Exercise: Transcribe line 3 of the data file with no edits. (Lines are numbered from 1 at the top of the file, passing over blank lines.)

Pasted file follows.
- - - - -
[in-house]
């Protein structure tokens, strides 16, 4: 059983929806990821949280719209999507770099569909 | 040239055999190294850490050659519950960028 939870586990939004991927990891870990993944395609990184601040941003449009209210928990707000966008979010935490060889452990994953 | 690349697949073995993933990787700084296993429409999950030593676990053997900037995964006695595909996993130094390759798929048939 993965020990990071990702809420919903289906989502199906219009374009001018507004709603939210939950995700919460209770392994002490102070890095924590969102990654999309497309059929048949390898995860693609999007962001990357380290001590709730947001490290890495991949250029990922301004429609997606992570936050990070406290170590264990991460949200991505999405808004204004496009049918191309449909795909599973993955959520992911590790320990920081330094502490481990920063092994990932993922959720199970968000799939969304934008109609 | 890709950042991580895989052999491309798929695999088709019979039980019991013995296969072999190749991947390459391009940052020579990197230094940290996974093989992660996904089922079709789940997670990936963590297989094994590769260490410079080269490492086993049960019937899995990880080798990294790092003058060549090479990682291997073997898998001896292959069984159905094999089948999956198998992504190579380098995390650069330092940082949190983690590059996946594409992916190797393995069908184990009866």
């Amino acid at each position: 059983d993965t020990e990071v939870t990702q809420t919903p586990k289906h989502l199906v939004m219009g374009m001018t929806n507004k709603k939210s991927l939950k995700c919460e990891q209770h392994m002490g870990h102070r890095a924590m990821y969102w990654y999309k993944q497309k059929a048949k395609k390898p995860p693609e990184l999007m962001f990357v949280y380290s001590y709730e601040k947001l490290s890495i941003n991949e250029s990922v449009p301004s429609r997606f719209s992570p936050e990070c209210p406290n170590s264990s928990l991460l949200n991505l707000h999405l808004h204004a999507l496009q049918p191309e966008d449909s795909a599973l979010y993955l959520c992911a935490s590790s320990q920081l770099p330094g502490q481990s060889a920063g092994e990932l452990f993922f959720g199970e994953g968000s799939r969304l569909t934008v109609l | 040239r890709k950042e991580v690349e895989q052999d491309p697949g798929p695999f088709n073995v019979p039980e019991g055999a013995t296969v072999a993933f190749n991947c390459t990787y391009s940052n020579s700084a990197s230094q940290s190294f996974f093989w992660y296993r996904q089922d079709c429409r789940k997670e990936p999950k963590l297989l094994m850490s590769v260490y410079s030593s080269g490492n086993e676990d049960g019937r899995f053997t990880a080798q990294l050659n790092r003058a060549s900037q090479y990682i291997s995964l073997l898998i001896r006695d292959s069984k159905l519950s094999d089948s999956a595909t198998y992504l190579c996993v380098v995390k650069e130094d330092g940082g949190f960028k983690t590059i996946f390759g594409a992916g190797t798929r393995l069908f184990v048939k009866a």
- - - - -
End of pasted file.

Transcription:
């Amino acid at each position: 059983d993965t020990e990071v939870t990702q809420t919903p586990k289906h989502l199906v939004m219009g374009m001018t929806n507004k709603k939210s991927l939950k995700c919460e990891q209770h392994m002490g870990h102070r890095a924590m990821y969102w990654y999309k993944q497309k059929a048949k395609k390898p995860p693609e990184l999007m962001f990357v949280y380290s001590y709730e601040k947001l490290s890495i941003n991949e250029s990922v449009p301004s429609r997606f719209s992570p936050e990070c209210p406290n170590s264990s928990l991460l949200n991505l707000h999405l808004h204004a999507l496009q049918p191309e966008d449909s795909a599973l979010y993955l959520c992911a935490s590790s320990q920081l770099p330094g502490q481990s060889a920063g092994e990932l452990f993922f959720g199970e994953g968000s799939r969304l569909t934008v109609l | 040239r890709k950042e991580v690349e895989q052999d491309p697949g798929p695999f088709n073995v019979p039980e019991g055999a013995t296969v072999a993933f190749n991947c390459t990787y391009s940052n020579s700084a990197s230094q940290s190294f996974f093989w992660y296993r996904q089922d079709c429409r789940k997670e990936p999950k963590l297989l094994m850490s590769v260490y410079s030593s080269g490492n086993e676990d049960g019937r899995f053997t990880a080798q990294l050659n790092r003058a060549s900037q090479y990682i291997s995964l073997l898998i001896r006695d292959s069984k159905l519950s094999d089948s999956a595909t198998y992504l190579c996993v380098v995390k650069e130094d330092g940082g949190f960028k983690t590059i996946f390759g594409a992916g190797t798929r393995l069908f184990v048939k009866a």